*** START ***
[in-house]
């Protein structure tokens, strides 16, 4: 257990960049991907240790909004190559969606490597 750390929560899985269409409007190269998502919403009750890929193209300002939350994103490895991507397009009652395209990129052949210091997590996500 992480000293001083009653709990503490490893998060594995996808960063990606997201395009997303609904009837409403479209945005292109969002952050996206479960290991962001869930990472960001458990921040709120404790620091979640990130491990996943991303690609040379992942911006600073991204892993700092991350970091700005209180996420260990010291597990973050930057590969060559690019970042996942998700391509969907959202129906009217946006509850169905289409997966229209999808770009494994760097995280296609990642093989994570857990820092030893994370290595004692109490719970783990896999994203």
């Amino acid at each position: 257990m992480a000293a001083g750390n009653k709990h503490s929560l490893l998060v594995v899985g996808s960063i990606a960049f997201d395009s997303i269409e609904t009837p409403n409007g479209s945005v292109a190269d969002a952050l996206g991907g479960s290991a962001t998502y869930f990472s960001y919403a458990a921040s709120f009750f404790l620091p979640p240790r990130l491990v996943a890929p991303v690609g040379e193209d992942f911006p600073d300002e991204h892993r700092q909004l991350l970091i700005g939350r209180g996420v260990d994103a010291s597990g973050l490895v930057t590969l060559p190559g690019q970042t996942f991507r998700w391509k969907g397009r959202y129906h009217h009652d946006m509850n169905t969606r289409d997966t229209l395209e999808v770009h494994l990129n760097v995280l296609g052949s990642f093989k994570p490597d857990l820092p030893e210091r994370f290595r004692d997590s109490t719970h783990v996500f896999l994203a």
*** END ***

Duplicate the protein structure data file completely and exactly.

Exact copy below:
[in-house]
């Protein structure tokens, strides 16, 4: 257990960049991907240790909004190559969606490597 750390929560899985269409409007190269998502919403009750890929193209300002939350994103490895991507397009009652395209990129052949210091997590996500 992480000293001083009653709990503490490893998060594995996808960063990606997201395009997303609904009837409403479209945005292109969002952050996206479960290991962001869930990472960001458990921040709120404790620091979640990130491990996943991303690609040379992942911006600073991204892993700092991350970091700005209180996420260990010291597990973050930057590969060559690019970042996942998700391509969907959202129906009217946006509850169905289409997966229209999808770009494994760097995280296609990642093989994570857990820092030893994370290595004692109490719970783990896999994203």
């Amino acid at each position: 257990m992480a000293a001083g750390n009653k709990h503490s929560l490893l998060v594995v899985g996808s960063i990606a960049f997201d395009s997303i269409e609904t009837p409403n409007g479209s945005v292109a190269d969002a952050l996206g991907g479960s290991a962001t998502y869930f990472s960001y919403a458990a921040s709120f009750f404790l620091p979640p240790r990130l491990v996943a890929p991303v690609g040379e193209d992942f911006p600073d300002e991204h892993r700092q909004l991350l970091i700005g939350r209180g996420v260990d994103a010291s597990g973050l490895v930057t590969l060559p190559g690019q970042t996942f991507r998700w391509k969907g397009r959202y129906h009217h009652d946006m509850n169905t969606r289409d997966t229209l395209e999808v770009h494994l990129n760097v995280l296609g052949s990642f093989k994570p490597d857990l820092p030893e210091r994370f290595r004692d997590s109490t719970h783990v996500f896999l994203a």